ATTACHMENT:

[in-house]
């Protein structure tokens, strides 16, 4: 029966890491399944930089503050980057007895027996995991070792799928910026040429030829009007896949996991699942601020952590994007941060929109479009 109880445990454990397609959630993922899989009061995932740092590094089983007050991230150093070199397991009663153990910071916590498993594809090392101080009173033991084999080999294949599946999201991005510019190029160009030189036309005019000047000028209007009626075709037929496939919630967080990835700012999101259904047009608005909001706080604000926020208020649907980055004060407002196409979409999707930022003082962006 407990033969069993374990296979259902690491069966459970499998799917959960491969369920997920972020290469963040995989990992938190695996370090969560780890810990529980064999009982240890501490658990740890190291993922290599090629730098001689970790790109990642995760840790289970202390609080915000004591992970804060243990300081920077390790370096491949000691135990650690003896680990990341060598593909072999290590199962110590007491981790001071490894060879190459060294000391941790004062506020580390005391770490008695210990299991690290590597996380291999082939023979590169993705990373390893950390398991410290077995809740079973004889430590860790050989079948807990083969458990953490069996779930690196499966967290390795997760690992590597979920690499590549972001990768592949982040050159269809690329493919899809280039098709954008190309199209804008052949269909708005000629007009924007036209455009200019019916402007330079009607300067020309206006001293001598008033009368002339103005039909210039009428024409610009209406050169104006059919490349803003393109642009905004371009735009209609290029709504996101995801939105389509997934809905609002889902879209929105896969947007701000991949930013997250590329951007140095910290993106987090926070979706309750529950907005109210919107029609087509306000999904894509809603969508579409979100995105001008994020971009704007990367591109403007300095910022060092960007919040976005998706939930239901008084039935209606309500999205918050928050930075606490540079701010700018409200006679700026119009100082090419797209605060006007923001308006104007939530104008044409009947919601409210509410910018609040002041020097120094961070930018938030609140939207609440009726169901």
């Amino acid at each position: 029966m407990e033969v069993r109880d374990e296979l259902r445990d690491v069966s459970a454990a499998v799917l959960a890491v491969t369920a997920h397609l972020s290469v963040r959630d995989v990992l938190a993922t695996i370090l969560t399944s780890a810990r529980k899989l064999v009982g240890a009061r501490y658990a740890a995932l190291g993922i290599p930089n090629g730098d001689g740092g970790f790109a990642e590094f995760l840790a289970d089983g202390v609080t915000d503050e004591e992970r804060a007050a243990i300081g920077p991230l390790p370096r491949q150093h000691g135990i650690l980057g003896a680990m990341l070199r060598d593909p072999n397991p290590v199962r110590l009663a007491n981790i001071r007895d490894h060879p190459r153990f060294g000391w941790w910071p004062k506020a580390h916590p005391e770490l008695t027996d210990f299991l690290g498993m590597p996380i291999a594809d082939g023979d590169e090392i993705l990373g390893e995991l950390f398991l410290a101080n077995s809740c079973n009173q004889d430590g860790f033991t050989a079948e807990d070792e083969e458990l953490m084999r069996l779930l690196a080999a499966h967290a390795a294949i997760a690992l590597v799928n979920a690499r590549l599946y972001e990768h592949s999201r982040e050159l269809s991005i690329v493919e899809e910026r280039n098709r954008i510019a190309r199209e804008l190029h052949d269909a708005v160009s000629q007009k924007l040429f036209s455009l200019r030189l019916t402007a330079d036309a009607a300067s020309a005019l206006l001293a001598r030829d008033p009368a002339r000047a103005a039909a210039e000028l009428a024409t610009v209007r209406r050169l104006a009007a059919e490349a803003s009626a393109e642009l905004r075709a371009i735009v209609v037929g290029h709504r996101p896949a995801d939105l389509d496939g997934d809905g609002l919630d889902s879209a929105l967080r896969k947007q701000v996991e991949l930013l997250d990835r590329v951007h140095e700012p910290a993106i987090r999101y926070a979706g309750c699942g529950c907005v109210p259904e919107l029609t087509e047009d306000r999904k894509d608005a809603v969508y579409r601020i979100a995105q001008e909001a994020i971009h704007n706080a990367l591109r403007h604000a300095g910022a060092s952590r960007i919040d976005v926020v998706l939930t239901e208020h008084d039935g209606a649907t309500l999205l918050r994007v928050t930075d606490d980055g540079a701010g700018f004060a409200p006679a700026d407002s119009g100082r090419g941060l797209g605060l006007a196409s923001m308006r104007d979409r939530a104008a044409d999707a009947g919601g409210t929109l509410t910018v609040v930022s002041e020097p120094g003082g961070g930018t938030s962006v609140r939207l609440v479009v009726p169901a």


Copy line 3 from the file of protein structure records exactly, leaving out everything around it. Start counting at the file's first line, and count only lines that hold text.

């Amino acid at each position: 029966m407990e033969v069993r109880d374990e296979l259902r445990d690491v069966s459970a454990a499998v799917l959960a890491v491969t369920a997920h397609l972020s290469v963040r959630d995989v990992l938190a993922t695996i370090l969560t399944s780890a810990r529980k899989l064999v009982g240890a009061r501490y658990a740890a995932l190291g993922i290599p930089n090629g730098d001689g740092g970790f790109a990642e590094f995760l840790a289970d089983g202390v609080t915000d503050e004591e992970r804060a007050a243990i300081g920077p991230l390790p370096r491949q150093h000691g135990i650690l980057g003896a680990m990341l070199r060598d593909p072999n397991p290590v199962r110590l009663a007491n981790i001071r007895d490894h060879p190459r153990f060294g000391w941790w910071p004062k506020a580390h916590p005391e770490l008695t027996d210990f299991l690290g498993m590597p996380i291999a594809d082939g023979d590169e090392i993705l990373g390893e995991l950390f398991l410290a101080n077995s809740c079973n009173q004889d430590g860790f033991t050989a079948e807990d070792e083969e458990l953490m084999r069996l779930l690196a080999a499966h967290a390795a294949i997760a690992l590597v799928n979920a690499r590549l599946y972001e990768h592949s999201r982040e050159l269809s991005i690329v493919e899809e910026r280039n098709r954008i510019a190309r199209e804008l190029h052949d269909a708005v160009s000629q007009k924007l040429f036209s455009l200019r030189l019916t402007a330079d036309a009607a300067s020309a005019l206006l001293a001598r030829d008033p009368a002339r000047a103005a039909a210039e000028l009428a024409t610009v209007r209406r050169l104006a009007a059919e490349a803003s009626a393109e642009l905004r075709a371009i735009v209609v037929g290029h709504r996101p896949a995801d939105l389509d496939g997934d809905g609002l919630d889902s879209a929105l967080r896969k947007q701000v996991e991949l930013l997250d990835r590329v951007h140095e700012p910290a993106i987090r999101y926070a979706g309750c699942g529950c907005v109210p259904e919107l029609t087509e047009d306000r999904k894509d608005a809603v969508y579409r601020i979100a995105q001008e909001a994020i971009h704007n706080a990367l591109r403007h604000a300095g910022a060092s952590r960007i919040d976005v926020v998706l939930t239901e208020h008084d039935g209606a649907t309500l999205l918050r994007v928050t930075d606490d980055g540079a701010g700018f004060a409200p006679a700026d407002s119009g100082r090419g941060l797209g605060l006007a196409s923001m308006r104007d979409r939530a104008a044409d999707a009947g919601g409210t929109l509410t910018v609040v930022s002041e020097p120094g003082g961070g930018t938030s962006v609140r939207l609440v479009v009726p169901a």